O'Bannon introduced Scott to Giger's extraordinary paintings of sinister, elongated, dome-headed beings, and the artist was hired to design the multi-jawed predator that terrorises the Nostromo's unfortunate crew.

O'Bannon and Ronald Shusett had already come up with the alien's alarming life-cycle, and the finished result was perhaps the most impressive imagining of an extraterrestrial species yet.

But Scott and O'Bannon knew that however good the creature's design was, its impact would be diminished if it appeared too early, or often.

Following the Spielberg/Jaws principle that what you don't see is much scarier than anything you do, the stowaway alien would only be glimpsed partially, down shadowy passageways and at various stages of its development, building tension.

In fact, Scott's film only became slightly problematic when the monster finally did appear, played by a seven-foot-tall Nigerian student called Bolaji Badejo, who wore a latex body suit. But Scott got away with it, because after all the carnage that had preceded it, this ungainly beast seemed plausible.

Shot in 14 weeks for an eventual budget of $11m, Alien became one of the surprise hits of 1979, making over $100m worldwide and establishing Scott as a major new director in Hollywood.

Sigourney Weaver, then an unknown young New York actress, was excellent as Ellen Ripley, the Nostromo's strait-laced but resourceful warrant officer.

The creature's gruesome lifestyle was brilliantly rendered by Scott and his special-effects team, and the part where the infant monster bursts out of John Hurt's stomach is one of the most famous scenes in cinema history.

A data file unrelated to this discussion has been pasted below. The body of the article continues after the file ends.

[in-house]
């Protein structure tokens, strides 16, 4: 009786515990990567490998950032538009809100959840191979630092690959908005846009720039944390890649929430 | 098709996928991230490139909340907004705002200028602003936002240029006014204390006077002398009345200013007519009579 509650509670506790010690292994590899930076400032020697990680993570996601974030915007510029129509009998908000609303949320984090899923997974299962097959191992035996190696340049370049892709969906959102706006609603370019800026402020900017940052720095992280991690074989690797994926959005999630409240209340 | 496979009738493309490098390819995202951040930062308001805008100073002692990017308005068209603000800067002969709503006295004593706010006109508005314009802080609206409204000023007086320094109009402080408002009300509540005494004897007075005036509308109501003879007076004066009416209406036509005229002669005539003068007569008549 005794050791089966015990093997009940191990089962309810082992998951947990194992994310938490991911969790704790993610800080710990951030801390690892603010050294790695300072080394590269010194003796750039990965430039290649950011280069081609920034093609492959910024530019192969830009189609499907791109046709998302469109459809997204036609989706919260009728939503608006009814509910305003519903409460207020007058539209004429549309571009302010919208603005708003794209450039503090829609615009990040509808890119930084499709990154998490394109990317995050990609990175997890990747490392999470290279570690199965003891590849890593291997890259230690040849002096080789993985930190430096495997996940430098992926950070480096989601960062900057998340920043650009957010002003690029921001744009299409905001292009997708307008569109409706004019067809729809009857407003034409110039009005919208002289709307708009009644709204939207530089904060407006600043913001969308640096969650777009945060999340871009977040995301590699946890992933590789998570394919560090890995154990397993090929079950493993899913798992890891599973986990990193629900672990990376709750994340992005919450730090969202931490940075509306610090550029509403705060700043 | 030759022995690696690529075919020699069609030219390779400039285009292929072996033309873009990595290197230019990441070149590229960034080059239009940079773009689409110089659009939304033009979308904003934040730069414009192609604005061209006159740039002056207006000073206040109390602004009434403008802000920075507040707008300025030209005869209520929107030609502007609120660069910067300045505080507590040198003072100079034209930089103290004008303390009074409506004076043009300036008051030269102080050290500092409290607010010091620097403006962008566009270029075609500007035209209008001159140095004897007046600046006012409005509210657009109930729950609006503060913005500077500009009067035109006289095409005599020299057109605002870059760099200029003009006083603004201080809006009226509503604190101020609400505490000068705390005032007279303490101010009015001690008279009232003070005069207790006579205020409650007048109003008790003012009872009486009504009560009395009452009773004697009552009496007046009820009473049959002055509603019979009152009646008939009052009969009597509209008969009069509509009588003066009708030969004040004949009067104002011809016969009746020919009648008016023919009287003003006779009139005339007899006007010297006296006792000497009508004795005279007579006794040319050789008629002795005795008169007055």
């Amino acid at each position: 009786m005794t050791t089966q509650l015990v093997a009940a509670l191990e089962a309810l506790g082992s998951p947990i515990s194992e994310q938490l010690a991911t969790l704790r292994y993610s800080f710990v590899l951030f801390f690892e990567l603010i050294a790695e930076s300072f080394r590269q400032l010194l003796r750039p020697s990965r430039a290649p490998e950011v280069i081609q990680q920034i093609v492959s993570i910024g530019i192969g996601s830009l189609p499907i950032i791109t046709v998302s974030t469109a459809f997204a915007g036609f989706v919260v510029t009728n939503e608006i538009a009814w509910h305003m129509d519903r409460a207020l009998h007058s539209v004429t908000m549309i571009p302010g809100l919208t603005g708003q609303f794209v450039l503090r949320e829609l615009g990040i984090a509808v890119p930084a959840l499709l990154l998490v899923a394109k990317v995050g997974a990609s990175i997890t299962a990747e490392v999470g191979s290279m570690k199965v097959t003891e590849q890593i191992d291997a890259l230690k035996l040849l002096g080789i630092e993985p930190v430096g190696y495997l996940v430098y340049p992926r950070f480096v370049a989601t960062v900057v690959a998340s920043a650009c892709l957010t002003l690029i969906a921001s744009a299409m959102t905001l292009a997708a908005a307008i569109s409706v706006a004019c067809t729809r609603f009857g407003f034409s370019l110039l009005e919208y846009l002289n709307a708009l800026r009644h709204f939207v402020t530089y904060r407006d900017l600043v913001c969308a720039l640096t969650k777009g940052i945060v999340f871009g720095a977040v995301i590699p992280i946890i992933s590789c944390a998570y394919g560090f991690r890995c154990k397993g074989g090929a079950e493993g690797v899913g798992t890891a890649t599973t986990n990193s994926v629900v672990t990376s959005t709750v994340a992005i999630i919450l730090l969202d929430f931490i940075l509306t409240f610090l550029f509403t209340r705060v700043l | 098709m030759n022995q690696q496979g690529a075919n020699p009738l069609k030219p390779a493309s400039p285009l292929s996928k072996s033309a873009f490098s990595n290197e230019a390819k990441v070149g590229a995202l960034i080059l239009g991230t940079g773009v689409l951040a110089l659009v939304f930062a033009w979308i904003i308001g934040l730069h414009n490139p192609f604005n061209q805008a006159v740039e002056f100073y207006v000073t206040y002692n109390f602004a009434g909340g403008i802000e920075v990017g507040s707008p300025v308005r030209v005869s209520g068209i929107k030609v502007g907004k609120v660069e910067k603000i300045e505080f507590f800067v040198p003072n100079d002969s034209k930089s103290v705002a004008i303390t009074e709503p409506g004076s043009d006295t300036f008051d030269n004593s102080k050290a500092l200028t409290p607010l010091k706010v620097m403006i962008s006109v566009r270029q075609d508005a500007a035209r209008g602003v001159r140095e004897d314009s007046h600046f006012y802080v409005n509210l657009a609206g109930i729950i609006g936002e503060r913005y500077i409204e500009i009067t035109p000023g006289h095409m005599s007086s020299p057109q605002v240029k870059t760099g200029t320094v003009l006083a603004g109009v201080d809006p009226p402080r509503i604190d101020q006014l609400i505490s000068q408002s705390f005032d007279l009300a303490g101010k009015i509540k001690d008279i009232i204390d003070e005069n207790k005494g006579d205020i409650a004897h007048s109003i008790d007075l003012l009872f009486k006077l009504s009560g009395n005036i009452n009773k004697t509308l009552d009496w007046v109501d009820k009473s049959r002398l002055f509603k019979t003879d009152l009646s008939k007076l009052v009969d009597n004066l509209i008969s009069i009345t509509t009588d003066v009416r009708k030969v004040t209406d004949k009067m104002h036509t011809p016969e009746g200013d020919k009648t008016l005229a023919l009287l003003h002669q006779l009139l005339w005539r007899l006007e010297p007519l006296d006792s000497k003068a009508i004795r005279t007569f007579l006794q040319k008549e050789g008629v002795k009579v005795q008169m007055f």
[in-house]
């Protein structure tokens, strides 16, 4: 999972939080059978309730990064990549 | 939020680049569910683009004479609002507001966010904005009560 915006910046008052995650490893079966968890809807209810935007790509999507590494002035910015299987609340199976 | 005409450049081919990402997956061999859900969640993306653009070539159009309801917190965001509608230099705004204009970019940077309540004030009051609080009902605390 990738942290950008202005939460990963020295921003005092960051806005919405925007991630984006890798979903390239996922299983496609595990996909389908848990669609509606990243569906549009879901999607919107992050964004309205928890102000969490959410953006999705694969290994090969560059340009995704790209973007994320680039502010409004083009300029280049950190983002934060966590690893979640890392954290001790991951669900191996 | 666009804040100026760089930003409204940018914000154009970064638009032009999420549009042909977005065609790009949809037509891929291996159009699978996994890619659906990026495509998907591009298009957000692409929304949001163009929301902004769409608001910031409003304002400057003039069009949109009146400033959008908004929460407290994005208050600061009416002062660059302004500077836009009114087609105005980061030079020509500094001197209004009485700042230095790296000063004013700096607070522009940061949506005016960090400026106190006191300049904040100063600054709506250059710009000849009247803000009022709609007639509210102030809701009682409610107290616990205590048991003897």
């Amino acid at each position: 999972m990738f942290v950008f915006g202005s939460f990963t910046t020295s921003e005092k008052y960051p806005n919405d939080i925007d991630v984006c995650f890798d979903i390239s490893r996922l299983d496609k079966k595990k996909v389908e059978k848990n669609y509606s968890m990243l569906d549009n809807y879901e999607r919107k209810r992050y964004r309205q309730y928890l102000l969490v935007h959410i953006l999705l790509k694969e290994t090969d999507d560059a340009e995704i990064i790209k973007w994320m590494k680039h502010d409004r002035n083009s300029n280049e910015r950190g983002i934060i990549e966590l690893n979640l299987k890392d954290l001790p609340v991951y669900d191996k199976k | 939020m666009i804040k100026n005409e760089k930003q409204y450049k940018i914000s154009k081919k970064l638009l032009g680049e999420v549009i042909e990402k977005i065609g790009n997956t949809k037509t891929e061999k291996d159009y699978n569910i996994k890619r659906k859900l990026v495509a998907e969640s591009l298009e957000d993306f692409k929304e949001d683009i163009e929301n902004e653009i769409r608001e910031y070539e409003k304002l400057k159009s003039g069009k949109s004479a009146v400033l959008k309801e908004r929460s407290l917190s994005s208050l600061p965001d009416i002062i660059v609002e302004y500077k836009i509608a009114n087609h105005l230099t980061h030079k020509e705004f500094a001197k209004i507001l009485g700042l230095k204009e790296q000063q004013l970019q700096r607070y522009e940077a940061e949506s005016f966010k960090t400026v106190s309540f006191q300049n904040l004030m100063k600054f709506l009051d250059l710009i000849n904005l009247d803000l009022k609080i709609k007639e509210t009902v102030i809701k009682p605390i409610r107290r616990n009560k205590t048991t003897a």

In James Cameron's hugely successful 1986 sequel Aliens, Ripley is revived after floating through space in stasis for 57 years, and agrees to return to the LV-426 colony to combat an apparent outbreak of alien activity.

It was typical Cameron stuff: loud, violent, stylish, well-made and absolutely gripping. Aliens was hailed as among the greatest film sequels ever, and made $130m at the box office.

But however accomplished, Aliens lacked the focus and purity of intention of its predecessor, which worked on sheer tension rather than fireworks and cathartic fight scenes.

Still, Aliens was a worthy successor to Scott's film -- but things went rapidly downhill from there.

Alien 3 was doomed before it was ever released, thanks to slapdash script rewrites, studio interference and the last-minute appointment of a young David Fincher as director.

When Fincher finished shooting the film, Fox took it off him and extensively reworked it, and the experience almost put the talented director off working in Hollywood for good.

In Alien 3 (1992) poor old Ripley crash-lands on a high-security prison colony, bringing with her the customary alien infestation.

It was gloomy, dark, incoherent stuff, but would look like Citizen Kane compared with the dismal sequel that followed it.

Ellen Ripley had died nobly at the end of Alien 3, taking the hissing alien queen with her, but in Jean-Pierre Jeunet's Alien Resurrection (1997), she is revived through cloning to do battle with the alien once again. It was an unqualified mess.

The monster returned in the mid-2000s in the Alien vs Predator films, two clumsy action movies that attempted to fuse two sci-fi franchises into a new one.

All in all it was a sorry end for a sci-fi franchise that had started out so brilliantly.

And that's why fans are hoping that Scott's new prequel will restore the class and chilling majesty of his 1979 masterpiece.

Prometheus is released in Ireland on June 1.

pwhitington@independent.ie